Friday, September 1, 2017

Treasure Hunting Module

Would it be ridiculous to make a module like this?

Follow the main road to the T and take a left
Small house on the right, gather salt from field, watch for scarecrows
Cut through field till small creek
Follow the for thirty paces and cross on the brown rocks
You're now in the Burrow-Woods
Moss on trees indicates fairies, stop
Find cave nearby, collect green flowers near slumbering red panther
(these ward fairies)
Go back to the exact spot you crossed the creek and recross it twice (you're now back in the Burrow-Woods)
Follow a deer path until pond, drink from pond
One person (ONLY ONE) swims to bottom to retrieve obsidian clam
REST OF PARTY!!! Watch for bat-owls in the trees, they attack after clam is touched
Remove pearl from clam (obsidian clams can only be opened with diamond-tipped tools)
Climb tallest tree and hold pearl in the sun all day
At night, light from pearl will make path, follow it
Do not follow the green path that comes just before dawn, massive treasure but guarded by assassins
Reach house at sunrise, give guardian an offering from a bloodied god and she will let you pass
Read the oldest book in the house to learn forgotten spell, fight the lawful spirit that tries to steal your identity
Follow path outside of house, take a right, then a left, then another right
Go around village up ahead (full of demons)
Watch for assassins
Hire the caravan at the crossroads, if you reach Embersmarch you've gone too far
They'll ask if you want to go to Bethammer, say yes but slip fifty gold to driver and say "but first let's go to grandma's house"
Trip takes several days, contemplate life, wonder on the emptiness that led you here
When wagon goes off road, do not sleep
At the base of mountain, sacrifice the scapegoat (you did bring one right?) and cast the forgotten spell
Trapped demon will possess goat
In exchange for a favor, goat will pull cart up the mountain.
Griffon-masked men live in the mountain, avoid at all costs (they can't fly but they fight on horseback with whips, you'll know you're too close when you see bodies handing from the cliffs from vine-nooses)
Treasure is located near cave around peak, cave is fake, scrape the paint from the mountain side to reveal vault door, put the obsidian clam's pearl in the third slot from the top right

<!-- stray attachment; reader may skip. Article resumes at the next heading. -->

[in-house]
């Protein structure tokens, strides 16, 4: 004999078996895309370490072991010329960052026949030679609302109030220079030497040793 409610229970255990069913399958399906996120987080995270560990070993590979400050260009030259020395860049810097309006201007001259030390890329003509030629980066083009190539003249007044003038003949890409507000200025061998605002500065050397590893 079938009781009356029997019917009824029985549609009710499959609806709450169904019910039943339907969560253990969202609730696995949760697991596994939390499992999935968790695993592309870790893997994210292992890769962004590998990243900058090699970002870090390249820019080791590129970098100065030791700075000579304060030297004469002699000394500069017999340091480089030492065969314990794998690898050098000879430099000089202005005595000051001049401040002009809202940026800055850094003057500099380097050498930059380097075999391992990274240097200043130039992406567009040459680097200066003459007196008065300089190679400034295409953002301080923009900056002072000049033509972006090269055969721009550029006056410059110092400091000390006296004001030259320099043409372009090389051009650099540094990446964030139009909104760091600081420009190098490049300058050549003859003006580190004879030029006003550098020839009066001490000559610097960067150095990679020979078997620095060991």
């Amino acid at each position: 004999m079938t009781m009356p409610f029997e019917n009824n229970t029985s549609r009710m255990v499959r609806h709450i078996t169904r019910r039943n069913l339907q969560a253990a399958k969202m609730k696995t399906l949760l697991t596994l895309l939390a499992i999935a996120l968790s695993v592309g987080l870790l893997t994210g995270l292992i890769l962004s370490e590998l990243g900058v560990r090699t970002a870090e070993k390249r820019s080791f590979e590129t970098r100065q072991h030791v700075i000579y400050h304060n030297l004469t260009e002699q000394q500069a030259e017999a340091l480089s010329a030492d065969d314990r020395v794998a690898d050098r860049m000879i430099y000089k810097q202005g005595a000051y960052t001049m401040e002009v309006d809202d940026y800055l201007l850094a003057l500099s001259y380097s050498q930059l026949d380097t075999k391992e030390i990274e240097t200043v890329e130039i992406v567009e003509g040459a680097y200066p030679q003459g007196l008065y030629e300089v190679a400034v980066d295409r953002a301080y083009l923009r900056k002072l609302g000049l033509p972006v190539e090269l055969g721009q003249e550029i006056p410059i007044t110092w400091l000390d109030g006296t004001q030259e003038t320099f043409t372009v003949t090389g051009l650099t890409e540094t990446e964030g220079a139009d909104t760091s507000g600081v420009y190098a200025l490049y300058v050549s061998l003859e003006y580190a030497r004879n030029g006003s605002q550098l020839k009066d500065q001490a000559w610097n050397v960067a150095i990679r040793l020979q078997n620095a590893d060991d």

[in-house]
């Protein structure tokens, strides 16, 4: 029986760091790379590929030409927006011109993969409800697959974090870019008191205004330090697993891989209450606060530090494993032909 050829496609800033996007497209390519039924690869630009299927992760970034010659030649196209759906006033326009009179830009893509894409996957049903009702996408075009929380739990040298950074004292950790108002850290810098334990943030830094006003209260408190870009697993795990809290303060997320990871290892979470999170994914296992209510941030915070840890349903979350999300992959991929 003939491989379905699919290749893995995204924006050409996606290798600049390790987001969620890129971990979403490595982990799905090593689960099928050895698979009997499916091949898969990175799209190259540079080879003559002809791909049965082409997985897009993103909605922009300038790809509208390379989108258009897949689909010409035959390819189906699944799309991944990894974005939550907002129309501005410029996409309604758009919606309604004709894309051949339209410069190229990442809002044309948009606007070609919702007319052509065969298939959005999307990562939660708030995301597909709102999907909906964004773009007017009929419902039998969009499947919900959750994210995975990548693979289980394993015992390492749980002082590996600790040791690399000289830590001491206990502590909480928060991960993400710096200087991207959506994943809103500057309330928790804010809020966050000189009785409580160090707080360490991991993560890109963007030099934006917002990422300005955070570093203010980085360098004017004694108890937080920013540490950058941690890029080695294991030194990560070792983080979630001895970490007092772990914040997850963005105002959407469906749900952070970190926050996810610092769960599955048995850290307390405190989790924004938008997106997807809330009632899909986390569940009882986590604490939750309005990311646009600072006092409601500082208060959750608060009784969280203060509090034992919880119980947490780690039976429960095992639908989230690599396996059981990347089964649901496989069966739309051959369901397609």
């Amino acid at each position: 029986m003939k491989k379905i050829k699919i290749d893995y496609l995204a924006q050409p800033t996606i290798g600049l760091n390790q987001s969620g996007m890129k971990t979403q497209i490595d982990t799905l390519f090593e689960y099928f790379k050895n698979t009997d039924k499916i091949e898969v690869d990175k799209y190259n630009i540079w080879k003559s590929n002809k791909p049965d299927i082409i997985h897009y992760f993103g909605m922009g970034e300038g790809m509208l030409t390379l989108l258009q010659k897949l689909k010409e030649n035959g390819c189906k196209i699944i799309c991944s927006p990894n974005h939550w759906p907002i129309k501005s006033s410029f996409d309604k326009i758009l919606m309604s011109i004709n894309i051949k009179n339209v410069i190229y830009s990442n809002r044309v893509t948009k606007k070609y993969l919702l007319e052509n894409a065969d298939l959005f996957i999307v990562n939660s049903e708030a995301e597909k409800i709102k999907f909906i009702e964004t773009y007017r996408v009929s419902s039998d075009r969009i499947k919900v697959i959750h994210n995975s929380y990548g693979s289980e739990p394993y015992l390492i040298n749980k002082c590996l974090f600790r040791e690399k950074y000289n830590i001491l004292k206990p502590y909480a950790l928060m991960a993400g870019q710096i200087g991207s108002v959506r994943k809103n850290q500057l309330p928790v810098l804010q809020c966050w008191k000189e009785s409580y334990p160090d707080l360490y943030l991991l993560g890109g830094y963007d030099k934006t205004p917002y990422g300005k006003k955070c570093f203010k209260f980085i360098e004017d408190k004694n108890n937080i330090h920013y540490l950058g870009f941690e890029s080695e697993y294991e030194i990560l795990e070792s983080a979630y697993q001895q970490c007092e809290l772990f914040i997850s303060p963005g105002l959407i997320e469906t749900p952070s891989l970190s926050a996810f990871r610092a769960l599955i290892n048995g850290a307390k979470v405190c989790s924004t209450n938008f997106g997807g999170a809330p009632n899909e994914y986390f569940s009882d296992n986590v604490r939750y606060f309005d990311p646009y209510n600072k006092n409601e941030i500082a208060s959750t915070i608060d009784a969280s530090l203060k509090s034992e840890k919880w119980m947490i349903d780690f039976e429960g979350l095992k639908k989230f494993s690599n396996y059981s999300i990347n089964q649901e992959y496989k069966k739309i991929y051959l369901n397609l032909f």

Gather the lost treasure of Drake Vayoom, sky pirate

Tuesday, August 29, 2017

Humans fit in the tiny places...

Entire civilizations die out in the hilt of a giant's sword. Battles are wages in their footprints. Their corpses are continents. Their eyes are moons. Out of their orbicular sockets spill the milky space that holds everything in its cold yawn. We are but a stretched version of their truth; a minuscule reflection of their form. They stride the globe and we wait in a hole, too afraid to march out and face the Massive.

If an ant crawls on your arm you may stop and look at it for a moment before flicking it off. That is our entire history. Crawling on the backs of beasts that have no regard for us. All of humanities knowledge could fit in the palm of a giant's hand and there would still be enough room for the giant to coddle its child and fight with a spear.

Then what good are we? We have no voice in their struggles. We have no sword in their fight. At times when our wars are like bird migrations in a winter sky, the giants might stop and stare, viewing us a beautiful little accident in nature. When they fuck, our worlds are broken and remixed into bloody variants. A fist fight is an apocalypse.

Well, humans fit in the tiny places.

When you are large, doorways are tight, beds sag, the mundane is uncomfortable, and a tight slip become impossible. We don't squeeze our heads in rat holes. We don't climb down ant hills. And the giant's world is full of metaphorical rat holes and ant hills. The ruins of one of their civilizations makes mountains that reach to our physical limits. A war of theirs leaves enough hidden to keep us busy for all of our history.

We go where they can't. They hire us to do this. They created currency to support this.

Adventurers like yourself can do one of these quests and live forever on the rewards. But they are hard to come by. Fatal. These quests change humans.

But giants die. They kill each other in wars all the time, creating new dungeons and dropping currency into the world. Gold is not a monopoly. It is buried under death and eons every day. Delve a cave and you'll find something. Climb a mountain. Same thing. We fit in the tiny places. Whats lost is only found by us.

Tuesday, August 22, 2017


Otherville is tall and leaning in a beautiful way.